Bach avant dodo est une série de concerts interactifs et expérimentaux de musique de chambre pour enfants de tous âges. Fondé par Musique de chambre Allegra en 2008, l'organisme a pour mission d'initier les enfants au monde de la musique classique dans un cadre où ils peuvent interagir avec les interprètes en essayant leurs instruments,jouant avec les percussions et dirigeant les musiciens. Du jus et des biscuits seront offerts après le concert.

Mardi 22 novembre, 11 h et 16 h 30, salle Tanna Schulich, Montréal. Don suggéré par famille:20$. www.allegrachambermusic.com

Commandez en ligne
- ou -
RSVP:
allegra1@videotron.ca

BACH AVANT DODO, PROGRAMMATION SAISON

Concert bénéfice 35ième 2015


Susan Schwartz, Montreal Gazette

Published on: September 20, 2015

Vivian Ventura McCormick 'conducts' musicians at McGill's Tanna Schulich Hall at a Bach Before Bedtime concert in Montreal on Thursday, March 12, 2015. Bach Before Bedtime is a program of the Allegra chamber music series, founded by Dorothy Fieldman Fraiberg, left. A gala event celebrating the 35th anniversary of Allegra is set to take place Sept. 30, 2015.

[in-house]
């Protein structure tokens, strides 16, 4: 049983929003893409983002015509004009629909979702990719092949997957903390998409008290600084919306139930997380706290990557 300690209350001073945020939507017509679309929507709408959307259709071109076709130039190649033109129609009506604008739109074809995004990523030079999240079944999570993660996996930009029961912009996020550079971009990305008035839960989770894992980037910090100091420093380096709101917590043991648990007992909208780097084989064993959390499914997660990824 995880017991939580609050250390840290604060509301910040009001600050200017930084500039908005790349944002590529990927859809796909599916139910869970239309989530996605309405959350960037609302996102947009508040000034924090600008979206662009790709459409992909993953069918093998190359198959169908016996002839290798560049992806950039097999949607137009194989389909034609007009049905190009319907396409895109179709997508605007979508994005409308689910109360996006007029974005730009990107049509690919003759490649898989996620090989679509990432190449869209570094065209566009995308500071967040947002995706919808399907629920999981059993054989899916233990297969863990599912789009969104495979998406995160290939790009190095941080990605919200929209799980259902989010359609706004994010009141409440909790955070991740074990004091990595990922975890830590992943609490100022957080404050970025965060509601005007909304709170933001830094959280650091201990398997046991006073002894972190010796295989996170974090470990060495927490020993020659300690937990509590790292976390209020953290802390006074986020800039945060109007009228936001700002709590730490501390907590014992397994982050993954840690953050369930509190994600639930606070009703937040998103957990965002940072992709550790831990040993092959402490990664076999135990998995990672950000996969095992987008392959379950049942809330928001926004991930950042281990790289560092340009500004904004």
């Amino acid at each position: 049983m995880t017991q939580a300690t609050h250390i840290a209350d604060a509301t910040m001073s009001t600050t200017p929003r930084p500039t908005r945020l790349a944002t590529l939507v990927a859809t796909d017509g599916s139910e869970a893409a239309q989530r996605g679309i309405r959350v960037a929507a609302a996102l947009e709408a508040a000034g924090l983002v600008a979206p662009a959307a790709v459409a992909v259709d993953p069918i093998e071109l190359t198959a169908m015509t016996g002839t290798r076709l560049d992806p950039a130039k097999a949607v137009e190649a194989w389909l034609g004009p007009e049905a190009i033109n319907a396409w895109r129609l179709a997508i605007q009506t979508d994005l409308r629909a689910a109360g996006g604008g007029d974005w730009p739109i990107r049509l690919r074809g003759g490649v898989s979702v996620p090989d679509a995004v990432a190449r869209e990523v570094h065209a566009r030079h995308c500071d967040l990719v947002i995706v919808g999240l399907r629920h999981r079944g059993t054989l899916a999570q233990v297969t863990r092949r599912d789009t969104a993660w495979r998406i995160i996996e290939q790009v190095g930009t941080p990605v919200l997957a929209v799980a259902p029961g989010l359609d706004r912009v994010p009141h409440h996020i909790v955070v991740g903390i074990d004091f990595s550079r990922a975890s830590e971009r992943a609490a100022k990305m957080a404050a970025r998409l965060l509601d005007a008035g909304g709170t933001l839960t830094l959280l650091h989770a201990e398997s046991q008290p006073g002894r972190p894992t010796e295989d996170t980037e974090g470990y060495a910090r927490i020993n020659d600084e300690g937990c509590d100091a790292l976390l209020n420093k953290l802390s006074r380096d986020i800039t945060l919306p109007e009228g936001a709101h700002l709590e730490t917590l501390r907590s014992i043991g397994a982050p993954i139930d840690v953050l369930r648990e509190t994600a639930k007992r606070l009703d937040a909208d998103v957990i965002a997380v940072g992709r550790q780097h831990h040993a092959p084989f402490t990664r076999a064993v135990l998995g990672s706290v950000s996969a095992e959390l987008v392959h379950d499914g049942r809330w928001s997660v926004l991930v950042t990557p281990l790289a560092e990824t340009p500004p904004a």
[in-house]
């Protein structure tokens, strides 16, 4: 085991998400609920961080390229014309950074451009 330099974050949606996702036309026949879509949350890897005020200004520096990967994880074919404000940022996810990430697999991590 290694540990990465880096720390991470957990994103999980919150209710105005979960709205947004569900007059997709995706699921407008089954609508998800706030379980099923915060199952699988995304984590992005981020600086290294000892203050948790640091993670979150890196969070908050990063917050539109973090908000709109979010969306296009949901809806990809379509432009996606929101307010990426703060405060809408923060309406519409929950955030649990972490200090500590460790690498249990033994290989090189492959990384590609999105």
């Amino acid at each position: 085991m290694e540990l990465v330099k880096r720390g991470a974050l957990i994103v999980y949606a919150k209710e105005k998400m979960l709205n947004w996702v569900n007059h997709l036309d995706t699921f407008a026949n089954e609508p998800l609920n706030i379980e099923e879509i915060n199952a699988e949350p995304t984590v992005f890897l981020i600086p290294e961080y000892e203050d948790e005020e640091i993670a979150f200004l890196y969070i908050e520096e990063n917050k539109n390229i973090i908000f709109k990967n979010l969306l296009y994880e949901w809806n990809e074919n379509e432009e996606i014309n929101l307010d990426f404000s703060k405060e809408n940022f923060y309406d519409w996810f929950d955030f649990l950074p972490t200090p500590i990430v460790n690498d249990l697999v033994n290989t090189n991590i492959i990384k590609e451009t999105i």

John Kenney / Montreal Gazette

When Dorothy Fieldman Fraiberg founded Allegra, a grassroots, not-for-profit organization, it was to provide chamber music programming for Montrealers free of charge. She has been its artistic director from the outset – and Allegra is now entering its 35th season.

“We want to make the music accessible to all,” she said. “I feel passionate about chamber music … It is a labour of love.”

Fieldman Fraiberg, who is also a pianist, has assembled musicians, many drawn from the Orchestre Métropolitain and the Montreal Symphony Orchestra, to perform an innovative program of works during a season of six concerts; they take place on the campus of McGill University, in Redpath Hall and Tanna Schulich Hall.

Allegra is steered by volunteers; there is minimal administrative overhead. Financial support comes from sponsors and family foundations – sponsors are the Rosalind and Morris Goodman Family Foundation, Power Corporation of Canada and the Banque Nationale – but Allegra relies on donations and proceeds from an annual gala to raise most of the funds that sustain it.